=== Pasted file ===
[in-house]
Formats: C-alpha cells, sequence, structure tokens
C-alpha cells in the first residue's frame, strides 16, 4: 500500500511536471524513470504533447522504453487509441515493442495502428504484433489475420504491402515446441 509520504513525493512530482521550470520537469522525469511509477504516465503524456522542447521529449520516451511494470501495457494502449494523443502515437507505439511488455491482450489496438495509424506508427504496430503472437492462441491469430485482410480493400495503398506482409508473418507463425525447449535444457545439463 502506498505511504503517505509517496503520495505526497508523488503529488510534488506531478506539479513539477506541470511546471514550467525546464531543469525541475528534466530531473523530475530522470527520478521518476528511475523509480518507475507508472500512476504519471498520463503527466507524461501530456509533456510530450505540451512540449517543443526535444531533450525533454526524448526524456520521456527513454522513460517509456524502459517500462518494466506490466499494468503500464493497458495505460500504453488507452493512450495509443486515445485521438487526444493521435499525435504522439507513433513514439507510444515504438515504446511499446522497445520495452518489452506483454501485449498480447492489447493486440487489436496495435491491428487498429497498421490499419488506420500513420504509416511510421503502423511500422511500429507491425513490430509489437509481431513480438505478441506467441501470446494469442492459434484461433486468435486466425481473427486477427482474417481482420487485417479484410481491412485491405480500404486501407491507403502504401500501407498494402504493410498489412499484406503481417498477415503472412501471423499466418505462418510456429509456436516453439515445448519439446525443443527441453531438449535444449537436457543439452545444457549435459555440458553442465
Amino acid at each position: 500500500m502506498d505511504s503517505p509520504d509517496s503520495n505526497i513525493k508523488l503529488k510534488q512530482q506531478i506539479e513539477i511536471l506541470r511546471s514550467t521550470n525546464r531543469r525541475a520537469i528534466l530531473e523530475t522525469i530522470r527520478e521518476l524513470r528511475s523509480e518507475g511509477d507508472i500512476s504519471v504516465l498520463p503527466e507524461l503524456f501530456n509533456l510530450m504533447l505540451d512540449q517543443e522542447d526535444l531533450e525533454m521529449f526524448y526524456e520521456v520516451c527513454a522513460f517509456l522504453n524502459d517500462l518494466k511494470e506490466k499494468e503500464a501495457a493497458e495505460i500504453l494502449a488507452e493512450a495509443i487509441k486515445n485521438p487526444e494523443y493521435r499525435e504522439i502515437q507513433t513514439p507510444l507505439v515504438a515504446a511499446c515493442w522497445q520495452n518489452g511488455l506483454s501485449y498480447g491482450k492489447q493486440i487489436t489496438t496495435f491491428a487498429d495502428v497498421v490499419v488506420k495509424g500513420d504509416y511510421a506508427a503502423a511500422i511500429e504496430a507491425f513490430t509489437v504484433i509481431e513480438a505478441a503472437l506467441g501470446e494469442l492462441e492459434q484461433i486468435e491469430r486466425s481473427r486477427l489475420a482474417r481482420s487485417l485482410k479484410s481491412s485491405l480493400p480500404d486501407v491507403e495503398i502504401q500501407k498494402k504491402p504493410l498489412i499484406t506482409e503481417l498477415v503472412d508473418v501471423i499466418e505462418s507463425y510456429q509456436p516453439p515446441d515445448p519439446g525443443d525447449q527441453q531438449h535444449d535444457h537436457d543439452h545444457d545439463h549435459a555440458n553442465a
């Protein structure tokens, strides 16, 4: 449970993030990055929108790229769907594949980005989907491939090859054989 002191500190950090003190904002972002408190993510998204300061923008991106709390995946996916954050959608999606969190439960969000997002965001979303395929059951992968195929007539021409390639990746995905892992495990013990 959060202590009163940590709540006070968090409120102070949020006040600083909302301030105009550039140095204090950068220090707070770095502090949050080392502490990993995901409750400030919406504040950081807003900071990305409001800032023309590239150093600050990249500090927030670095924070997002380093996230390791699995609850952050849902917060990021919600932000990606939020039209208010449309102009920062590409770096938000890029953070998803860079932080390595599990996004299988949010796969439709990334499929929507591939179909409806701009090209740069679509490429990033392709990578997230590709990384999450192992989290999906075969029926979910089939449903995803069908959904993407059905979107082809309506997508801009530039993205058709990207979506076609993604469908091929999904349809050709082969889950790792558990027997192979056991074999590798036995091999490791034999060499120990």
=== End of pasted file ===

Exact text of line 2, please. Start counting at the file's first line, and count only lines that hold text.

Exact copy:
Formats: C-alpha cells, sequence, structure tokens